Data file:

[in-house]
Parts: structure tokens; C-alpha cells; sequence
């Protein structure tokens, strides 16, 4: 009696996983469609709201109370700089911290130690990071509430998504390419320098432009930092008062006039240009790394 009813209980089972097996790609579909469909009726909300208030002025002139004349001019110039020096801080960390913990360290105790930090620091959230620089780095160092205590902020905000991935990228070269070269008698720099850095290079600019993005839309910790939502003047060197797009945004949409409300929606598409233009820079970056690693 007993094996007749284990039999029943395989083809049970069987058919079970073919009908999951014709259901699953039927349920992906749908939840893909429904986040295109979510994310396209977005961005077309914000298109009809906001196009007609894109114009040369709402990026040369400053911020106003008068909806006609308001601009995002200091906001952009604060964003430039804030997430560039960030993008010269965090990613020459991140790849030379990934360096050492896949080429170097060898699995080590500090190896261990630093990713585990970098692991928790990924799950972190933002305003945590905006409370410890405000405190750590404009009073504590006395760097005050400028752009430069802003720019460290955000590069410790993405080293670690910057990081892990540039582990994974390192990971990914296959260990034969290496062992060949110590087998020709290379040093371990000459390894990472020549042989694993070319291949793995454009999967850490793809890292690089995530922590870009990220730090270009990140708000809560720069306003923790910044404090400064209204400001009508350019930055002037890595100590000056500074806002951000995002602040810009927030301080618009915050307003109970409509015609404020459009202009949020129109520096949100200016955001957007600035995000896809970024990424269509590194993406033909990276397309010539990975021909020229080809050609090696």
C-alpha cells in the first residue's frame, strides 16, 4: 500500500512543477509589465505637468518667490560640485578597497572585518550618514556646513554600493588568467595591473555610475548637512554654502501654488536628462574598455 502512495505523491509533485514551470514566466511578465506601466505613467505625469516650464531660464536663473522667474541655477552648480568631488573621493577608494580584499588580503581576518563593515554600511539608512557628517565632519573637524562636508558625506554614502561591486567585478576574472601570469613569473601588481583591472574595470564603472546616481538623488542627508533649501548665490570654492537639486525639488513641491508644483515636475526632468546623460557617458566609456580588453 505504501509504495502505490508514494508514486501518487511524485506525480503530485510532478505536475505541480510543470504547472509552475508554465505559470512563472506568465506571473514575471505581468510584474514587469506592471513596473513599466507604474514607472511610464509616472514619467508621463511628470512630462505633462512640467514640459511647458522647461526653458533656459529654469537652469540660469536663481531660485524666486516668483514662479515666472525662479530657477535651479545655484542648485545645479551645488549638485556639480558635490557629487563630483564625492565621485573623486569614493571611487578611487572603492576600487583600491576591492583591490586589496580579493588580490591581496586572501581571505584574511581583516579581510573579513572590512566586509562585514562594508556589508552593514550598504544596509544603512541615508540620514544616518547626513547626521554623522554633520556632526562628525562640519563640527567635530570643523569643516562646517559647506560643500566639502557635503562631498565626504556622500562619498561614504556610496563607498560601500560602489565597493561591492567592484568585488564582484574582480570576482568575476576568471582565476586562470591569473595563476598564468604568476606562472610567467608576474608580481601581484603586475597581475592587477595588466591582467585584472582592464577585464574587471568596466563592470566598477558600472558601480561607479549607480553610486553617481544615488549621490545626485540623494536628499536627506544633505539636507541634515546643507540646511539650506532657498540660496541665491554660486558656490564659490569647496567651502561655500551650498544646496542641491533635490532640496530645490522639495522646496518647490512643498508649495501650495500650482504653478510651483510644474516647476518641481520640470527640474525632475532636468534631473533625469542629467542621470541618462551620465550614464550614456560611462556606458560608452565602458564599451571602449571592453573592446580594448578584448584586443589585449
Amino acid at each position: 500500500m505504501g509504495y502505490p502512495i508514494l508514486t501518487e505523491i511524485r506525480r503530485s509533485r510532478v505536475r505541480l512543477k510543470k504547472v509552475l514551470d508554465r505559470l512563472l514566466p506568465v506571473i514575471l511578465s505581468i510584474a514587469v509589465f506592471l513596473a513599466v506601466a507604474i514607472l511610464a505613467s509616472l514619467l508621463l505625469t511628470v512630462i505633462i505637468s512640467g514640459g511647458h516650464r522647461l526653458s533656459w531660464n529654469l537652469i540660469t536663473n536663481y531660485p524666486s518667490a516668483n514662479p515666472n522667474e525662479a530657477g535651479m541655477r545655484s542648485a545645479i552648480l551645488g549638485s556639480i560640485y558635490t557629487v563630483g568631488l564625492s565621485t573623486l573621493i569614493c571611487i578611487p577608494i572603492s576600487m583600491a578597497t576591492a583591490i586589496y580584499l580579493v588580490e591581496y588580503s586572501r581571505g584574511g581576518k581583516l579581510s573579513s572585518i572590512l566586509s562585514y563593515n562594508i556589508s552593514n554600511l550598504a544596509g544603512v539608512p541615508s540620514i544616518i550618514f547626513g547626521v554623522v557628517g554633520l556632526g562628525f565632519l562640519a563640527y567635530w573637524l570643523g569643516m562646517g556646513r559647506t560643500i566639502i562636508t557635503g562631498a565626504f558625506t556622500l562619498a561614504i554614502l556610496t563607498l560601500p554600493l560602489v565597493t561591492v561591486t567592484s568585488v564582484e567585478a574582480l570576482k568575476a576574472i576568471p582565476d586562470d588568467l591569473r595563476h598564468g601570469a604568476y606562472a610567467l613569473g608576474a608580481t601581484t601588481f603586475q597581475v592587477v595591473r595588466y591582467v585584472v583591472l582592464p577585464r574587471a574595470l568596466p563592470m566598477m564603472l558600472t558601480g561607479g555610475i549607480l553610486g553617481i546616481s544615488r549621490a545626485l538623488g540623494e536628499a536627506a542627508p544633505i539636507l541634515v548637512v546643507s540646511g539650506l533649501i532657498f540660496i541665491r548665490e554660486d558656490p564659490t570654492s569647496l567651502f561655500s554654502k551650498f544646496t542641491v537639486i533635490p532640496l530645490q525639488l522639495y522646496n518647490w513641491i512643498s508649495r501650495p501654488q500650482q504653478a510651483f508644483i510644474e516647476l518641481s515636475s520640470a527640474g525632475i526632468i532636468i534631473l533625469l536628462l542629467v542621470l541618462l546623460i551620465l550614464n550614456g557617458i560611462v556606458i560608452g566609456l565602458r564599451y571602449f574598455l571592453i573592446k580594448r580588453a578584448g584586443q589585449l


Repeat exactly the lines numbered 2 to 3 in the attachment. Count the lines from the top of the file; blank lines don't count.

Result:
Parts: structure tokens; C-alpha cells; sequence
């Protein structure tokens, strides 16, 4: 009696996983469609709201109370700089911290130690990071509430998504390419320098432009930092008062006039240009790394 009813209980089972097996790609579909469909009726909300208030002025002139004349001019110039020096801080960390913990360290105790930090620091959230620089780095160092205590902020905000991935990228070269070269008698720099850095290079600019993005839309910790939502003047060197797009945004949409409300929606598409233009820079970056690693 007993094996007749284990039999029943395989083809049970069987058919079970073919009908999951014709259901699953039927349920992906749908939840893909429904986040295109979510994310396209977005961005077309914000298109009809906001196009007609894109114009040369709402990026040369400053911020106003008068909806006609308001601009995002200091906001952009604060964003430039804030997430560039960030993008010269965090990613020459991140790849030379990934360096050492896949080429170097060898699995080590500090190896261990630093990713585990970098692991928790990924799950972190933002305003945590905006409370410890405000405190750590404009009073504590006395760097005050400028752009430069802003720019460290955000590069410790993405080293670690910057990081892990540039582990994974390192990971990914296959260990034969290496062992060949110590087998020709290379040093371990000459390894990472020549042989694993070319291949793995454009999967850490793809890292690089995530922590870009990220730090270009990140708000809560720069306003923790910044404090400064209204400001009508350019930055002037890595100590000056500074806002951000995002602040810009927030301080618009915050307003109970409509015609404020459009202009949020129109520096949100200016955001957007600035995000896809970024990424269509590194993406033909990276397309010539990975021909020229080809050609090696």